To quote Mr Kenny and Mr Cameron again: “our citizens, uniquely linked by geography and history, are connected today as never before through business, politics, culture and sport, travel and technology, and of course family ties…These vital human links are nowhere more evident than in the presence of a large, confident, valued and integrated Irish community in Britain and in the increasing number of British people who now live and work in Ireland.”
These links always existed. But celebrating them was often not easy.
We’ve been remembering the great life of Sir Terry Wogan this week. One of his huge contributions to British-Irish relations was to be a much-loved Irish voice in British homes at a time when IRA terrorism was a daily reality in the UK.
In these peaceful times, thank goodness, the Brits no longer need a national treasure like Terry Wogan to be reminded of how much we enjoy the company of our Irish neighbours. Which doesn’t mean we are about to give you back Graham Norton.
I was very amused during the State Visit of President Higgins to the UK when, at the ceiliuradh at the Royal Albert Hall, Olivia O’Leary told the mostly Irish audience, amidst scenes of general celebration and joy, that it was official, it was alright to like the English. It was funny. But Olivia O’Leary was also marking a moment of catharsis.
A second factor that has brought our two countries and administrations together has been our common membership of the European Union.
At an important psychological level, our status as sovereign nation states, subject to the same rules and regulations, participating in the same European institutions on an equal basis, makes our relationship much more balanced.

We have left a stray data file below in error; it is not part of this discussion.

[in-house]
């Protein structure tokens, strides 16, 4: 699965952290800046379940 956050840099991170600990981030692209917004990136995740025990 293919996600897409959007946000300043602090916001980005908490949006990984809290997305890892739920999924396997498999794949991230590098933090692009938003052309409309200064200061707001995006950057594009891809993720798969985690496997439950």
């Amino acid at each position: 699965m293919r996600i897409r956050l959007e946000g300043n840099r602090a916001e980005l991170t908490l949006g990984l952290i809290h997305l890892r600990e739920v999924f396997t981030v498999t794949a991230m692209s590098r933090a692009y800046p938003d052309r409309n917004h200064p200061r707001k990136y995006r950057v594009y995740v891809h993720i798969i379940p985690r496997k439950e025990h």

The UK’s size and weight are constrained, in a good way, by the EU’s framework of structures, processes and regulations. And smaller member states like Ireland enjoy a voice at the table and a significant influence over developments, as well as the support of institutions like the Commission to safeguard their interests.
In short, being in the EU gives greater confidence that the relationship between us will be better channelled and better managed.
Just as importantly, our both being members of the EU has meant that ministers and officials, over the years since we joined, together in 1973, have formed the habit of working with each other on European questions.
Speaking the same language, having a similar sense of humour, coming from a shared culture, and often adopting a similar liberal, free market, business friendly approach to issues, we find comparing notes and working together in Europe comes naturally.
Our administrations are no longer strangers to one another as we were before we joined the EU. Au contraire, we are close friends in Europe and like-minded on many of the big order questions, such as improving the EU’s competitiveness, extending the single market to cover services and digital retail, and promoting trade agreements with other countries and regions of the world.
A third factor has been our willingness to put aside the baggage of history and work together to bring peace to Northern Ireland.